RESTAURANT REVIEW: Sixteen years on, Venetia van Kuffeler returns to The Wolseley
I’m fortunate to have been to The Wolseley a number of times since its opening in 2003. Over the years, there have been business breakfasts, celebration brunches, family lunches and birthday dinners there. It was during the early 2000s that restaurateurs Chris Corbin and Jeremy King came to acquire the building. A former car showroom and site of Barclays bank, the spot retained many of its grand original features as reinterpreted by designer David Collins. With high domed ceilings and marble floors, interiors were as impressive and as fitting as the address at 160 Piccadilly would suggest. On opening, the critics and diners alike were enthralled with London’s first grand café, and The Wolseley became the hottest restaurant in town. Reservations were like gold-dust. But sixteen years on, does it still live up to the hype?
Aside from the impressive interiors, The Wolseley’s comforting menu has always been a huge part of the draw. There are options for all moods and ages from the oysters and crevettes of the crustacea menu, to eggs benedict and omelettes, caviar, expertly chopped steak tartare,swiss cheese soufflé, schnitzels, salad and fillet steak.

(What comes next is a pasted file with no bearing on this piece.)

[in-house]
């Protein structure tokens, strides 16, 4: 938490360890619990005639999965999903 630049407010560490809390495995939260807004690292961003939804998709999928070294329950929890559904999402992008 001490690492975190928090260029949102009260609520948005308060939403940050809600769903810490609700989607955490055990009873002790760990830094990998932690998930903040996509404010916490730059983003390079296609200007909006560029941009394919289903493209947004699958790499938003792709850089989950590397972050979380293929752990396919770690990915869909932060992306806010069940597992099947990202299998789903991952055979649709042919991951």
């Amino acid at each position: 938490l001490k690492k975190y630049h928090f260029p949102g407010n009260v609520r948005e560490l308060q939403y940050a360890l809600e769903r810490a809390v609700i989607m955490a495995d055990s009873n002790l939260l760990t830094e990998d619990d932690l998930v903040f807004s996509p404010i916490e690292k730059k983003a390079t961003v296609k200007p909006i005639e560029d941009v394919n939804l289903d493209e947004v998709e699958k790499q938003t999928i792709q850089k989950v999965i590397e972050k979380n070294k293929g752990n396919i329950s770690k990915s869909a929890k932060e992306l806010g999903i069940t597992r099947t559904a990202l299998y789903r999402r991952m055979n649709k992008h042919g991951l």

Wait staff are immaculately turned out, providing charming, but efficient old school professional service. We kicked off our lunch with two expertly crafted bloody marys, alongside a half a dozen Lindisfarne and La Spéciale de Claires oysters. A tremendous start. My companion had the immaculately presented dressed Dorset crab and I the chopped chicken and tarragon salad. Not such an exciting thing to order, but The Wolseley really know how to serve a good chopped salad.My fillets of lemon sole came swimming in golden butter; the edges were perfectly caramelised and came with a slight crunch. Delicious alongside a cold glass of Chablis, and somesides of French fries and green beans. Fries are served in silver tankard. This is no ordinary café. He delighted in his calf’s liver and bacon that came with caramelised onions and a rich, thick sauce Robert.
My companion finished with a Welsh Rarebit, which he demolished in a few shortly minutes. Given that afternoon tea is the only meal I have yet to enjoy at The Wolseley, I have grand plans to return to try the patisserie menu. Chocolate éclair or a vanilla millefeuille, anyone? Or perhaps a banana split ice cream coupe? If the food we ate was anything to go by, tea is going to be good.
You can pop into The Wolesley at any time of day, and although there are a few tables for walk-ins, reservations are still advised. Breakfast is served from 7am, and the same menu is served for lunch and supper. The all-day menu serves from 11.30 until 11pm and includes a few more comforting classics like the Croques Madame (and Monsieur!) and the Wolseley Hamburger.
As always, a meal at this Piccadilly institution felt like an absolute treat I’m delighted to confirm that The Wolseley is still the grand café restaurant that it has always been.
The Wolseley, 160 Piccadilly, London W1J 9EB